6 Wines Made From the Lowest Quality Ingredients
While often eye-catching and sophisticated, the funny thing about wine labels is that they don't need to list much. You won't find nutritional info or ingredients, and by law, a wine label is only required to have the alcohol percentage printed on the label. Even then, it doesn't have to be completely accurate, according to Medium—the legitimate alcohol percentage of a bottle of wine is allowed to be greater or less than 1-1.5% of what's stated on the bottle.
So, when it comes to wine shopping, you may be used to picking a bottle from a vineyard or brand you're familiar with. But, it's pretty safe to assume that you would make a very different choice if you knew what was inside your go-to vino—and whether or not it's filled with additives, synthetic chemicals, or even animal products.
Wine typically consists of grapes and water that go through a lengthy fermentation process during which the alcohol component of wine is created. Unfortunately, when there is foul play or a lack of vintage or harvesting quality (often due to common weather restrictions), winemakers will rely on a number of additives in order to continue producing a great-tasting wine. But, great tasting does not equal great quality. There are a total of 76 different FDA-approved additives allowed to be used in the making of wine within the U.S., and many of these toxins and spray chemicals have been shown to have a connection to various diseases, including cancer and Parkinson's.
With this in mind, here are five wines made from the lowest quality ingredients that you should watch out for when shopping. (Luckily, there are still alternative options out there; Take a look at The 5 Best New Low-Sugar Wines on Shelves.)
Meiomi Pinot Noir
Even though most wines don't supply consumers with detailed labels, many reports have brought to question Meiomi's Pinot Noir and speculated the company's use of an additive called Mega Purple. It is a type of grape concentrate used to darken red wines and add a sweeter depth of flavor, however, it's 68% sugar and is extremely inexpensive. Although there aren't any proven health effects from consuming Mega Purple, can hide what a low-quality wine is lacking by influencing its appearance, fruity notes, and smoothness, so in turn, you sip on the illusion of a top-notch wine.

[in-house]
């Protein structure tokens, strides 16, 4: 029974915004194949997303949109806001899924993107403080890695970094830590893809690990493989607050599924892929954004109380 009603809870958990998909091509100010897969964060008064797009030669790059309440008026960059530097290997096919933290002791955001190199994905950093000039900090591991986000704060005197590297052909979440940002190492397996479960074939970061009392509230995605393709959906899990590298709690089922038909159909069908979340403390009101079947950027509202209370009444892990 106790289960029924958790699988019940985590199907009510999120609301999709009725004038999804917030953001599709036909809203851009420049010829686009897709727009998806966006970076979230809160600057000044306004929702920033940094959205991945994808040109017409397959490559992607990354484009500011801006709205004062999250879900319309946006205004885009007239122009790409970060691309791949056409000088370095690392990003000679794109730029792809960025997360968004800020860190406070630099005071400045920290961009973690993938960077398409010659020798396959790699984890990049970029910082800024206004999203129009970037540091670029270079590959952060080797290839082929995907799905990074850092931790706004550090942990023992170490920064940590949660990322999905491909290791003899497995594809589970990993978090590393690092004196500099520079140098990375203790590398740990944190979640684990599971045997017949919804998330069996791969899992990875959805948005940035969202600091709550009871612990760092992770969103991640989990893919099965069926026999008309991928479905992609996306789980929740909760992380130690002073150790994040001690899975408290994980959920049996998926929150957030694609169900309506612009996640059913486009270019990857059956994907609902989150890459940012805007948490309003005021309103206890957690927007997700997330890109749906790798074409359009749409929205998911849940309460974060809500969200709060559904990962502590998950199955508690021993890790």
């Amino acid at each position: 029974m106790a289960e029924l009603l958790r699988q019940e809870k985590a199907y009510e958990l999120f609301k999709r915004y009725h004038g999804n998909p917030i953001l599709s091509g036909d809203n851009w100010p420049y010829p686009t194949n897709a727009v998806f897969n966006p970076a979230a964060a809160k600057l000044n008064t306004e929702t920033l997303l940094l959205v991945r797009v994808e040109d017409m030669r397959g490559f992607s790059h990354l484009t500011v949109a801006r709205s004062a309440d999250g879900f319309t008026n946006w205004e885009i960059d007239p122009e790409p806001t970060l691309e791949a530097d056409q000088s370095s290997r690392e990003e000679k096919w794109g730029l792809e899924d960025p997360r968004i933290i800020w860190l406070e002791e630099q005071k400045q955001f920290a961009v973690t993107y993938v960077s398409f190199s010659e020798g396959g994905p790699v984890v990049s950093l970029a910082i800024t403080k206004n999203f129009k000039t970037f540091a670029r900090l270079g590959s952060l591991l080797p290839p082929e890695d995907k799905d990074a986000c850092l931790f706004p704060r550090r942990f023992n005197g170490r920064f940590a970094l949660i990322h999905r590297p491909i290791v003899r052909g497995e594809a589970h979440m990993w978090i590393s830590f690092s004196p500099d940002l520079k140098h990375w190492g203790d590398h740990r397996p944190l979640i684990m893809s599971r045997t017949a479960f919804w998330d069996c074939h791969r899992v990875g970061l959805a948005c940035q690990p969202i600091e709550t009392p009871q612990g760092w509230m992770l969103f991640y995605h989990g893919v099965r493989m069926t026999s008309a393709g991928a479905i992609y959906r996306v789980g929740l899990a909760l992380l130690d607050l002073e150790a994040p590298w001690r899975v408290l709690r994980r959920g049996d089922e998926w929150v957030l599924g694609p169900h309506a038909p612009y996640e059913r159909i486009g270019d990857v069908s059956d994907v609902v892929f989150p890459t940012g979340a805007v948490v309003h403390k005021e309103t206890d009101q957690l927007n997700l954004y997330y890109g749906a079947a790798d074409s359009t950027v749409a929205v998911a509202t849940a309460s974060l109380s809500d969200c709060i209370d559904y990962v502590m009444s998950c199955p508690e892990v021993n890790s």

With a wide variety of reds, whites, and rosés, Beringer's Vineyards has a lot to handle when creating their wines. In 2015, the winery was one of 28 companies caught in a California lawsuit for knowingly producing and selling wines that contained dangerously high levels of arsenic, Patch reported. Arsenic is non-organic, toxic poison that, while odorless, can cause harmful consequences for one's health, including death.
The bottles that were specifically accused and taken off the shelves were Beringer's White Merlot 2011, White Zinfandel 2011, Red Moscato, and Beringer's Sweet Moscato.
Frey Organic Natural White
Just because a label claims to be organic doesn't mean there aren't less than ideal ingredients in the bottle. In 2019, Frey Vineyards reportedly said that product contamination is basically impossible to avoid, due to the fact that glyphosate (weed killer) has been found in rainwater, reports The Drinks Business. The Public Interest Research Group (US PIRG) found the common herbicide in Frey's Organic Natural White, as well as several other organic wine brands.
Château Giscours wines can run up to $150 to $500 a bottle, but what are you really paying for? An excess amount of sugar, for one. The wine company uses a process called chaptalization, which is when sugar is added to the raw, crushed grapes before being put into the tank or barrel for fermentation.
If not done properly, too much added sugar could compromise the fermentation process altogether and cause the mass-produced wine to leave an "unpleasant, slightly alcoholic batch of grape juice," The Washington Post writes.
Another winery that has received heat in the past for using unsafe toxins in its wine-making process is Sutter Home. The complaining witness in the aforementioned arsenic lawsuit in California (which was filed against 28 wineries total) reported that testing laboratories found excess amounts of arsenic in over 10 Sutter Home wines. On a similar note, it was possible in some cases that the levels of arsenic could be up to 500% or more than the recommended maximum of safe daily consumption.
Barefoot is a very popular and affordable brand of wine, but it's not for everyone… especially if you're vegan. The brand is not vegan-friendly, and like many winemakers, Barefoot uses animal products as fining agents to speed up the wine-making process. These products can be any of the following: Isinglass (fish bladders), Gelatin (boiled cow or pig body parts), Albumin (egg whites), or Casein (animal milk protein).
The more you know, the better your wine selection skills will become!
A previous version of this article was originally published on June 22, 2022.